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UNESCO HIV and Health Education Clearinghouse

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  1. Adolescents under the radar in the Asia-Pacific AIDS response

    This report is the result of a collaborative effort between members of the Asia Pacific Inter-Agency Task Team on Young Key Populations and UNICEF. It highlights the HIV crisis for vulnerable adolescents in Asia and the Pacific and what we can do to give them the support they desperately need. If we fail to do this, the world will not get to where it wants to be: ending the AIDS epidemic by 2030.

  2. The hidden dimension: experience of self-stigma among young men who have sex with men and young transgender women and the linkages to HIV in Asia and the Pacific

    MSM and transgender people requires addressing self-issues and the linkages with HIV vulnerability and risk behavior. Yet to date, many HIV-related programs in Asia have failed to address self-stigma. To better understand how self-stigma relates to HIV, YVC undertook an in-person consultation in October 2012 in Bangkok, Thailand, and commissioned in-country research in 10 countries: Cambodia, China, Indonesia, Laos, Mongolia, Nepal, Pakistan, Philippines, Sri Lanka, and Vietnam. …

  3. NewGen Asia: Building capacity in emerging young leaders in the HIV response

    In the Asia-Pacific Region, young people bear a large proportion of new HIV infections, and there is a need to consult them about how best to tailor prevention initiatives to meet their needs. In 2010, Youth LEAD, an organization representing young HIV advocates from across the Asia-Pacific region highlighted the need to engage young people more effectively in advocacy and programming initiatives. …

  4. Promoting Health-Seeking Behaviours and Quality of Care among Men who have Sex with Men and Transgender Women: Evidence from 5 Provinces in Thailand

    The study was commissioned by UNESCO Bangkok and aims to increase understanding about the health-seeking behavior of MSM/TG women in Thailand, including perceptions of illness, sources of information on sexual health, types of health services accessed, and constraints and obstacles in accessing healthcare; and to evaluate whether existing sexual health services meet the needs of MSM and TG women in the current Thai context, and develop recommendations for community groups/organizations, policy-makers (in light of Thailand’s revised National AIDS strategy), health service providers and developi …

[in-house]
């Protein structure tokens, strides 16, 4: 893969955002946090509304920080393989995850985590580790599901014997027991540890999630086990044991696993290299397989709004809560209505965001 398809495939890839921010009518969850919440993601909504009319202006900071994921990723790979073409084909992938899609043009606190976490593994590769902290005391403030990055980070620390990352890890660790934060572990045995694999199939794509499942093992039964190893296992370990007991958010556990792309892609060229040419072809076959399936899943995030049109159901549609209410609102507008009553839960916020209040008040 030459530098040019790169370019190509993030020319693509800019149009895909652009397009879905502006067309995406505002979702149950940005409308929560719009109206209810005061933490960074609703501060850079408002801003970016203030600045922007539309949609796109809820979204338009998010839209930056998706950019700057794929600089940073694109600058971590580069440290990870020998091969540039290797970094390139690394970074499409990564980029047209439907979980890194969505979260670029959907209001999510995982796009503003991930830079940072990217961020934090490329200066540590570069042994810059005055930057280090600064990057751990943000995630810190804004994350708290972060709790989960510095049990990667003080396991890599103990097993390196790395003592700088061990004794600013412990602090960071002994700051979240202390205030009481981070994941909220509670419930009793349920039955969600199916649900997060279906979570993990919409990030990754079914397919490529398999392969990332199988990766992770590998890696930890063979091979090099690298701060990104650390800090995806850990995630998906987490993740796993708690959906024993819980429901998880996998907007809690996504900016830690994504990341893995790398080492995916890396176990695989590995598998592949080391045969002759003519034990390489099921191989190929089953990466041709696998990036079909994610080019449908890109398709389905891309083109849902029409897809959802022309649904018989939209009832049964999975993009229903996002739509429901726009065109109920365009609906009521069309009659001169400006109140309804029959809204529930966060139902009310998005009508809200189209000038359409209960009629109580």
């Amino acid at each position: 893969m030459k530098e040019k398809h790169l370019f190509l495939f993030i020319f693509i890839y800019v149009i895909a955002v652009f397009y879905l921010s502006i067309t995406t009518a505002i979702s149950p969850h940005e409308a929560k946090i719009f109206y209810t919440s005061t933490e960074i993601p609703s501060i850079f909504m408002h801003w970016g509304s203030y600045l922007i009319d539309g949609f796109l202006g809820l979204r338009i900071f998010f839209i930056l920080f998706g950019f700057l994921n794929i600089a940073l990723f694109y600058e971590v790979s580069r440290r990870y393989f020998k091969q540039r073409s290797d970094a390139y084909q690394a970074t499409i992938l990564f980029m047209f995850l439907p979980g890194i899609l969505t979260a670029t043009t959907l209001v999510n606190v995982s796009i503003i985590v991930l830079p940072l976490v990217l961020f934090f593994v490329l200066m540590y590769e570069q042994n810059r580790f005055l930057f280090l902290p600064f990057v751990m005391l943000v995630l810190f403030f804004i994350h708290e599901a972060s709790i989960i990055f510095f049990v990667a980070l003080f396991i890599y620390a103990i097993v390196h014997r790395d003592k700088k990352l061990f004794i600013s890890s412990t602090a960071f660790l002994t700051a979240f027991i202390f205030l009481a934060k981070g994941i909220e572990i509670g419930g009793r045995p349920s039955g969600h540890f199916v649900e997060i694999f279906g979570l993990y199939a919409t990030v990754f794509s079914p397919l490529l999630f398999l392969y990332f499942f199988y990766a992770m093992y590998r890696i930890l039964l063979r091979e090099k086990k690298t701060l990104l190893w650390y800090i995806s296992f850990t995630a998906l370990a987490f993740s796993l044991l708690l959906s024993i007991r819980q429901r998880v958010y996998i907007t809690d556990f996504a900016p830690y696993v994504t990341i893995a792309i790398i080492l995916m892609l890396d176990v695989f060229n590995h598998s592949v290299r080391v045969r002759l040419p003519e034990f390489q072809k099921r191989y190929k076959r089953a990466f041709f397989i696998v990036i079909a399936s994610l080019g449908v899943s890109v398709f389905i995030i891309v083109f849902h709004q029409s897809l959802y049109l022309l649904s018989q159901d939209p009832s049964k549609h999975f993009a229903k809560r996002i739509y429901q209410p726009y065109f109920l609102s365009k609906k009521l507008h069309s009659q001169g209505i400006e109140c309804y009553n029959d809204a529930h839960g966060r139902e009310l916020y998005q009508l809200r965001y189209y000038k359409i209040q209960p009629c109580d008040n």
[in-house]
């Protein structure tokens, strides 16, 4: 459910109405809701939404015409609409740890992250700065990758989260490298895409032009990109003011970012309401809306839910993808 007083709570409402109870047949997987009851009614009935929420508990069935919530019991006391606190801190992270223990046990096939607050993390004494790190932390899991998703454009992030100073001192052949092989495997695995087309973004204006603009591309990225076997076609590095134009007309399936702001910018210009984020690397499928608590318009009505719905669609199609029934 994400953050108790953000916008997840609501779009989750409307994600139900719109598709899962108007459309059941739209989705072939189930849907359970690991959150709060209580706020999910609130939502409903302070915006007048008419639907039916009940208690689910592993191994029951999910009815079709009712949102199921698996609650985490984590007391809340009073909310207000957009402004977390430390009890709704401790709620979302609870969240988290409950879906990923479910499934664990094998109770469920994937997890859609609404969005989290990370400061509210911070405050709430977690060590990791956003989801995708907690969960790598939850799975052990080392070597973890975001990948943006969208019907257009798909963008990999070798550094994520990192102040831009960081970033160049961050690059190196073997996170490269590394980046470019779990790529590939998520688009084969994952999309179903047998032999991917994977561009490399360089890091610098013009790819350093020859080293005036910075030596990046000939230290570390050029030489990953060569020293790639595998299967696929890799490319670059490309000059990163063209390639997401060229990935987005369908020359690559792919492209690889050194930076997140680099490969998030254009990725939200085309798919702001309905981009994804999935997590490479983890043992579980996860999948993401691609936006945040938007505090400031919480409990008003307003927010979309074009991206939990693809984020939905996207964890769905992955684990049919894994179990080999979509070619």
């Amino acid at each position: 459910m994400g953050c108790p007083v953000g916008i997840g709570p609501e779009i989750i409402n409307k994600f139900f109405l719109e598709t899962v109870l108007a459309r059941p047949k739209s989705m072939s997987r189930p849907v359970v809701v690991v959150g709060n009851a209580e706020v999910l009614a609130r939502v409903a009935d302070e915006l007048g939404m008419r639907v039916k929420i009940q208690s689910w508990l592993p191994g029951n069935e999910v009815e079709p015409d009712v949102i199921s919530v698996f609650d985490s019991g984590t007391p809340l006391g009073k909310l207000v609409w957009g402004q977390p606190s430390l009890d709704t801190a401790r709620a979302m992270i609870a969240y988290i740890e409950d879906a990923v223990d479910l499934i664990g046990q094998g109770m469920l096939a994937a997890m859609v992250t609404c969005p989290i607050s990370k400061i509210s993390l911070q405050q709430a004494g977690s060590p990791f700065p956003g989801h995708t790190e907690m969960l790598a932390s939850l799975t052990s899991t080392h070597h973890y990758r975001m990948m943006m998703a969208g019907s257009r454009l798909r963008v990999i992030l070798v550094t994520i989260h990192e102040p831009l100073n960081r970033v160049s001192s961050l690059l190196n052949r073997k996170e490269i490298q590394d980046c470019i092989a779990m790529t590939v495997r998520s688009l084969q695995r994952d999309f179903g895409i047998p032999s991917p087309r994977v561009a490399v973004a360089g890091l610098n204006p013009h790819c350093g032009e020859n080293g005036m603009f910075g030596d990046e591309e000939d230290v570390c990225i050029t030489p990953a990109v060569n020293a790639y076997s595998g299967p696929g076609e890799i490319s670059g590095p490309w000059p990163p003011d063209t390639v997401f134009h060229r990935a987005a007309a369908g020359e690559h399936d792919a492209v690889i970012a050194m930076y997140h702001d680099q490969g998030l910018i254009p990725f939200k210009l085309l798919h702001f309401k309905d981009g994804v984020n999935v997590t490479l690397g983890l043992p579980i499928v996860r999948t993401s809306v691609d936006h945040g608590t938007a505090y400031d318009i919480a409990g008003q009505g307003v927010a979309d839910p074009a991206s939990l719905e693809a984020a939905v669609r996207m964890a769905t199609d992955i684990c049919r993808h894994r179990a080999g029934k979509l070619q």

5. Establishing an association between rural youth suicide and same-sex attraction

    Recent research into same-sex attracted youth (SSAY) suicide and rural youth suicide suggests there may be an association between the two. A literature review explores this proposal. While contributing issues to rural SSAY suicide, such as homophobia, isolation, avaibility of information, and acknowledgement of issues are discussed, little hard evidence is found to support the rural and SSAY suicide connection. Further and on-going research is recommended into this under-represented topic.

  6. Human Rights Protections for Sexual Minorities in Insular Southeast Asia: Issues and Implications for Effective HIV Prevention

    This desk review examines the human rights situation for sexual minorities in six countries in insular Southeast Asia, namely Brunei Darussalam, Indonesia, Malaysia, Philippines, Singapore and Timor-Leste. It considers domestic laws and practices, as well as the international human rights instruments and obligations that each country is signatory. It concludes with recommendations to improve the rights framework in the sub-region so that HIV prevention and health programmes can be more accessible and responsive to the needs of sexual minorities.

  7. Toward Universal Access: Examples of municipal HIV programming for men who have sex with men and transgender people is six Asian cities

    This report analyzes current city-level responses in Manila, Bangkok, Jakarta, Yangon, Ho Chi Minh City and Chengdu to highlight innovate responses and underlines that city-based responses will have a critical impact on tackling HIV among MSM and transgender persons. The study also confirms that progress continues to be hampered by the existence of restrictive legal environment and policies, selective enforcement practices and the lack of local coordination between health, law enforcement officials and community based organizations. …

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